Hundley will make the $2 million he was set to make in 2012, $3 million in '13 and $4 million in '14, thus buying out all his arbitration years. The Padres hold a $5 million option for '15 with no buyout.
"I took the process as it went. It was the first time I've gone through it. At times, it was exciting, at times, it was stressful," Hundley said. "But in the end, it got done. I think that it's something I'm really excited about. I'm excited to be a Padre."
A member of the Padres organization recently said that Hundley was considered by his peers as the captain of the team, even though there's no official designation. That title, as is often the case, goes to a player who has more Major League service time than Hundley, who has appeared in 305 games.
"I think that I haven't done what my ultimate goals are in this game," Hundley said. "My goals are to win and to be one of the best catchers in the game. That's something I haven't accomplished yet."
Hundley, who debuted with the Padres in 2008, said he's willing to accept a leadership role and pass on some of the things others have done for him. He considers that part of his job.
"I think it [leadership] starts in your daily preparation. I've watched guys go about their daily business, guys like Chris Young and David Eckstein. I've watched [manager] Bud Black, the way he's consistent every single day," Hundley said. "It's really easy to follow guys like that. It really makes it easy to follow that lead."
Last season, Hundley missed 31 games with a right oblique strain. He later missed 32 games with a right elbow strain that eventually led to minor surgery. He returned on Aug. 12 and hit .367 the rest of the way -- an average that ranked fourth among all Major League players in the second half. His .844 OPS ranked tops in the National League.
Hundley, who threw out 32 of 57 would-be basestealers, has earned high marks from his manager, a former pitcher who said he's as critical of catchers as anyone on the field.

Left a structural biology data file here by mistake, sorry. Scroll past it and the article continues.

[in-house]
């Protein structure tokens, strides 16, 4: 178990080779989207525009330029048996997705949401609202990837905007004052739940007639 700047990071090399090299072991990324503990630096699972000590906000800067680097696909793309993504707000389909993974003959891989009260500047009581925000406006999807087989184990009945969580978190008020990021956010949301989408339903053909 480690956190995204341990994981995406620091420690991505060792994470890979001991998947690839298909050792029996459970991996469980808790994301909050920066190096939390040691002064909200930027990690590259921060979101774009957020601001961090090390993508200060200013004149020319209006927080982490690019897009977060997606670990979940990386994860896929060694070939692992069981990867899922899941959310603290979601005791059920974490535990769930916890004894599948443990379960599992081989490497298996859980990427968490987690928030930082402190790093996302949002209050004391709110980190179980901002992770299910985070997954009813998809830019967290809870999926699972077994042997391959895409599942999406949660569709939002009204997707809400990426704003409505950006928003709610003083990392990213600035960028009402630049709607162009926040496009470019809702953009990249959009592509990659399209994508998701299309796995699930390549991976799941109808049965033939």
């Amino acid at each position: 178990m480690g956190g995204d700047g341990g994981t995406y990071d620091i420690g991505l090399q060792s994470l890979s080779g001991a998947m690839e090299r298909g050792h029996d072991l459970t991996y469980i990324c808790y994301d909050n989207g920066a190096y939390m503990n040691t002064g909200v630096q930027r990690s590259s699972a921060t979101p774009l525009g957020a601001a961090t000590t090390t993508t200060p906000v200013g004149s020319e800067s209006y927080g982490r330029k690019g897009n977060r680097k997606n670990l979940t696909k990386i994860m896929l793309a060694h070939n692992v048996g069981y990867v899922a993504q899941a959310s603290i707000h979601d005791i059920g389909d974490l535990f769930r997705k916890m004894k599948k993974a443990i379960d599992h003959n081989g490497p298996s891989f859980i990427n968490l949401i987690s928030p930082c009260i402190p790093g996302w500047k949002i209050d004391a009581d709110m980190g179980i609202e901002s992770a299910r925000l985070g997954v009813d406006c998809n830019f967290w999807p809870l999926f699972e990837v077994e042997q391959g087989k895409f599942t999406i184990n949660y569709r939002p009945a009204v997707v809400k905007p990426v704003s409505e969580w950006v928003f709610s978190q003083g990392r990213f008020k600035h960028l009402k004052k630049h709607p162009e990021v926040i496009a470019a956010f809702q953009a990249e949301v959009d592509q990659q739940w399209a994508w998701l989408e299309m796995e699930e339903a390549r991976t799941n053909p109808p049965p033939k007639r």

"I think it's great. He's at a spot in his career where he can feel good about where his career is headed," Black said. "Experience is the best teacher, and at that position, it really holds true. Nick is one of those players that when he walks through the clubhouse doors, other guys feel better."
Hundley has caught 76 games in each of the past two seasons, but he and the team feel that he can far surpass that figure in 2012.
"It's tough to put numbers on it. But if you pin me down on what number of games I want to catch, I'd say 120, 130," Hundley said.
Only three Padres catchers since 1999 have caught more than 100 games in a single season -- Ben Davis (135 games, 2001), Josh Bard (108 games, 2007) and Ramon Hernandez (108 games, 2004).
Hundley's contract falls in line with the kind of deal general manager Josh Byrnes made with center fielder Cameron Maybin this spring (five years and $25 million), a deal which benefits both team and player. Byrnes also made a handful of similar moves when he was the GM in Arizona. It's a model that Byrnes saw work when he was in John Hart's front office in Cleveland in the 1990s.
Hundley currently sits atop the organizational depth chart for catchers, with John Baker slated to be his backup this season. Not far off, though, is Yasmani Grandal, who was obtained in December from the Reds. Grandal is expected to open the season with Triple-A Tucson.
"To the extent we have too much catching, we'll cross that bridge when we get to it," Byrnes said. "It seems like teams that have that on paper, but a lot of things happen where it never turns out that way.
"I don't view it as an overcrowded situation. It might be that one day, but at this point, no."
A rising star in the system is 19-year-old Austin Hedges, who was selected in the second round of June's First-Year Player Draft and turned down UCLA. Hedges, who has plus defensive skills, that belie his age, will likely open the season with low Class A Fort Wayne.
For now, the job belongs to Hundley. Homegrown and drafted by the Padres in the second round of the 2005 Draft out of Arizona, Hundley is the son of a college football coach who has had numerous stops in his career. But for Hundley, there's satisfaction in knowing he's going to be a Padre for a while.
"For them to make a commitment to me before that's happened ... I look at that as a huge sign from them that they want me here. I appreciate that a lot," Hundley said.